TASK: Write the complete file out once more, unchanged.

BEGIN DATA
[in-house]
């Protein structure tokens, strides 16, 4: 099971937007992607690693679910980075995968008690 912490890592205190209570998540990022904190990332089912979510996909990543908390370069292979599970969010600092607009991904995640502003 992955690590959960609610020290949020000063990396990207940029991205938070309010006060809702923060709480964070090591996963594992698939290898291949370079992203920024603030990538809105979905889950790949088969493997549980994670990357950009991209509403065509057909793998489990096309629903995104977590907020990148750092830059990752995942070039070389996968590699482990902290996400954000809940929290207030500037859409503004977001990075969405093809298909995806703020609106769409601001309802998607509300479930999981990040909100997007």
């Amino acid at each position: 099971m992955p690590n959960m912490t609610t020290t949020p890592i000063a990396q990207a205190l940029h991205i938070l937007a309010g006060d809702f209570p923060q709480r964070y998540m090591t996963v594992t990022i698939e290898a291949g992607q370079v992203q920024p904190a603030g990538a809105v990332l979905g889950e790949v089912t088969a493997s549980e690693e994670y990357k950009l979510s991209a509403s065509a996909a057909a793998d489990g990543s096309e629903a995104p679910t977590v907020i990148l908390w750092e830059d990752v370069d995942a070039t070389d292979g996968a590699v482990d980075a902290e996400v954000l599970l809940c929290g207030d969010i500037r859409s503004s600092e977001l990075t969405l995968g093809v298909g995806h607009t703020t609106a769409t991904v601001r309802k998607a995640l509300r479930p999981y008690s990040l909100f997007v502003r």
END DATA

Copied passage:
[in-house]
């Protein structure tokens, strides 16, 4: 099971937007992607690693679910980075995968008690 912490890592205190209570998540990022904190990332089912979510996909990543908390370069292979599970969010600092607009991904995640502003 992955690590959960609610020290949020000063990396990207940029991205938070309010006060809702923060709480964070090591996963594992698939290898291949370079992203920024603030990538809105979905889950790949088969493997549980994670990357950009991209509403065509057909793998489990096309629903995104977590907020990148750092830059990752995942070039070389996968590699482990902290996400954000809940929290207030500037859409503004977001990075969405093809298909995806703020609106769409601001309802998607509300479930999981990040909100997007």
């Amino acid at each position: 099971m992955p690590n959960m912490t609610t020290t949020p890592i000063a990396q990207a205190l940029h991205i938070l937007a309010g006060d809702f209570p923060q709480r964070y998540m090591t996963v594992t990022i698939e290898a291949g992607q370079v992203q920024p904190a603030g990538a809105v990332l979905g889950e790949v089912t088969a493997s549980e690693e994670y990357k950009l979510s991209a509403s065509a996909a057909a793998d489990g990543s096309e629903a995104p679910t977590v907020i990148l908390w750092e830059d990752v370069d995942a070039t070389d292979g996968a590699v482990d980075a902290e996400v954000l599970l809940c929290g207030d969010i500037r859409s503004s600092e977001l990075t969405l995968g093809v298909g995806h607009t703020t609106a769409t991904v601001r309802k998607a995640l509300r479930p999981y008690s990040l909100f997007v502003r």